Other high finishers included Roane, 29 percent; Ritchie, 28 percent; Braxton, 27 percent; Lewis, 26 percent; Pocahontas, 25 percent; and Hardy, Lincoln and Mason, 24 percent.
Counties with the lowest percentages of hunters included Hancock, Ohio and Mingo at just 4 percent each; Cabell, 6 percent; Jefferson, 7 percent; and Kanawha and McDowell at 8 percent each.
The survey also broke out each county's percentages by the species they hunt.
Calhoun County boasts the highest percentage of deer hunters. Thirty-seven percent of the county's respondents said they pursue whitetails. The next-highest percentage, 32, came from Webster County. Other top finishers were Wirt, 29 percent; Ritchie, 27 percent; Lewis and Doddridge, 26 percent; and Randolph and Tucker, 25 percent.
The lowest percentages of deer hunters were found in Hancock County, 2 percent; Ohio County, 3 percent; Mingo County, 4 percent; and Kanawha and Cabell counties, 5 percent.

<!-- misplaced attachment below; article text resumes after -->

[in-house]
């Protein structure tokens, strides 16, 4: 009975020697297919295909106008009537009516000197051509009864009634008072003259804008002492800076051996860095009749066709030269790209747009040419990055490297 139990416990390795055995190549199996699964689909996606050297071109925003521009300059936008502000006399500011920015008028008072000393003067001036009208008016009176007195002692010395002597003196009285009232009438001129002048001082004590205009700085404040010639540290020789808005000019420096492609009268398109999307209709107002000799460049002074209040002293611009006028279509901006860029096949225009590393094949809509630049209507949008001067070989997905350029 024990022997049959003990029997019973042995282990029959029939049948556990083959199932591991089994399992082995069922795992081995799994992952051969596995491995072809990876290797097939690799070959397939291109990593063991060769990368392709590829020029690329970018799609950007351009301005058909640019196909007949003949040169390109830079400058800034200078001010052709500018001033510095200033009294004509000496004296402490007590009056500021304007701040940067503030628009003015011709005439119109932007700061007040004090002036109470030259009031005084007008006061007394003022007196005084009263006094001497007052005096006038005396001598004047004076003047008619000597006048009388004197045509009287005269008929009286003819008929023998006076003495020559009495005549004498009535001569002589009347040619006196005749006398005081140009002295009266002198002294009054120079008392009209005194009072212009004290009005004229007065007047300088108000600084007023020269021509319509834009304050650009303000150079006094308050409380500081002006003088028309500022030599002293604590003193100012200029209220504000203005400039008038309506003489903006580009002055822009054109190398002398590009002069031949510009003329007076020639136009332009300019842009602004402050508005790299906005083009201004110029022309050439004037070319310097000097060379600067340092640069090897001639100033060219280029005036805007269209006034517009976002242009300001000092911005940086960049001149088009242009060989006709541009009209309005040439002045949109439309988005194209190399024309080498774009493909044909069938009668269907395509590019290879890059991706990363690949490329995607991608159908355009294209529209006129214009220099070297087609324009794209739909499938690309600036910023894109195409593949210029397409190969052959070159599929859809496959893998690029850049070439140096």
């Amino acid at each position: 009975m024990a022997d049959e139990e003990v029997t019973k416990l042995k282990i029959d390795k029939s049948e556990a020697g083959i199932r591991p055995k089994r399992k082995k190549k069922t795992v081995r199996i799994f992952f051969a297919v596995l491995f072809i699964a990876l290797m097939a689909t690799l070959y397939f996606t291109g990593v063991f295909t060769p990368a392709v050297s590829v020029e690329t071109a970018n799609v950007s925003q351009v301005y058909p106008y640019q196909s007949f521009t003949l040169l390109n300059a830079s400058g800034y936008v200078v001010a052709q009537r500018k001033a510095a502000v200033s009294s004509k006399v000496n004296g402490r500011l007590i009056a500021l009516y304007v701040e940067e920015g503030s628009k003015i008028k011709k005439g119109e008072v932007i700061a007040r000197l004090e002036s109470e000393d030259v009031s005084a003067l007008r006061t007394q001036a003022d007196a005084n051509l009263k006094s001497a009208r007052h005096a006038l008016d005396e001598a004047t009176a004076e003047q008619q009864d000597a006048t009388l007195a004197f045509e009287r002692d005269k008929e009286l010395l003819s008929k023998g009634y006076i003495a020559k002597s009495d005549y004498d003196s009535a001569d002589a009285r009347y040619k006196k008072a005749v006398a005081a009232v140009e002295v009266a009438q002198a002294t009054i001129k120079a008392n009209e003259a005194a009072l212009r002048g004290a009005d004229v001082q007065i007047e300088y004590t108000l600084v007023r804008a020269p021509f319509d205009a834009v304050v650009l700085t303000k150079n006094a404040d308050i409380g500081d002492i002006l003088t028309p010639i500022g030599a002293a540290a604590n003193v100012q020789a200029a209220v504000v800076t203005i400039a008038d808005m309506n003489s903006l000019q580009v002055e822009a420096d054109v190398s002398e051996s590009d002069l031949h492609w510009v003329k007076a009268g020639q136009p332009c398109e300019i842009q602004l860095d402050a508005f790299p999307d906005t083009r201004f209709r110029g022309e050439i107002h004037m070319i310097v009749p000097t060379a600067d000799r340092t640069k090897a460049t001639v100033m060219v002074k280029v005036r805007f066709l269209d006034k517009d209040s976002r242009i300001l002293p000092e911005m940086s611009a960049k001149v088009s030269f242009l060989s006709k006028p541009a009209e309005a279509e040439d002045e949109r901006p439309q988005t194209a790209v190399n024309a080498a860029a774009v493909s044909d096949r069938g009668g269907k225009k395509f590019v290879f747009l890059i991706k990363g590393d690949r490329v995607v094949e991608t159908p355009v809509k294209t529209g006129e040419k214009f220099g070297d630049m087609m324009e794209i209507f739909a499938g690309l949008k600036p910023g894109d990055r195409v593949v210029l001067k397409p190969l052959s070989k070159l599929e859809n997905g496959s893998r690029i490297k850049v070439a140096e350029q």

Among respondents who identified themselves as hunters, the percentage that hunted for deer ran close to 100 percent regardless which county they lived in. High percentages of spring gobbler hunters showed up in Summers County, 60 percent; Nicholas, 57 percent; Monongalia, 55 percent; Mineral, 54 percent; and Cabell, 53 percent.
Interestingly, the highest percentage of bear hunters, 40 percent, showed up in Wyoming County, one of the state's non-traditional bear-hunting counties. Other high percentages were found in Pocahontas, 33 percent; and Pendleton and Gilmer, 25 percent.
Researchers found the highest concentration of fall turkey hunters in Nicholas County, where 43 percent of hunters participated in the autumn season. Other top fall turkey counties included Grant and Morgan, 40 percent; Monongalia, 38; Harrison, 35; and Pocahontas and Marion, 33.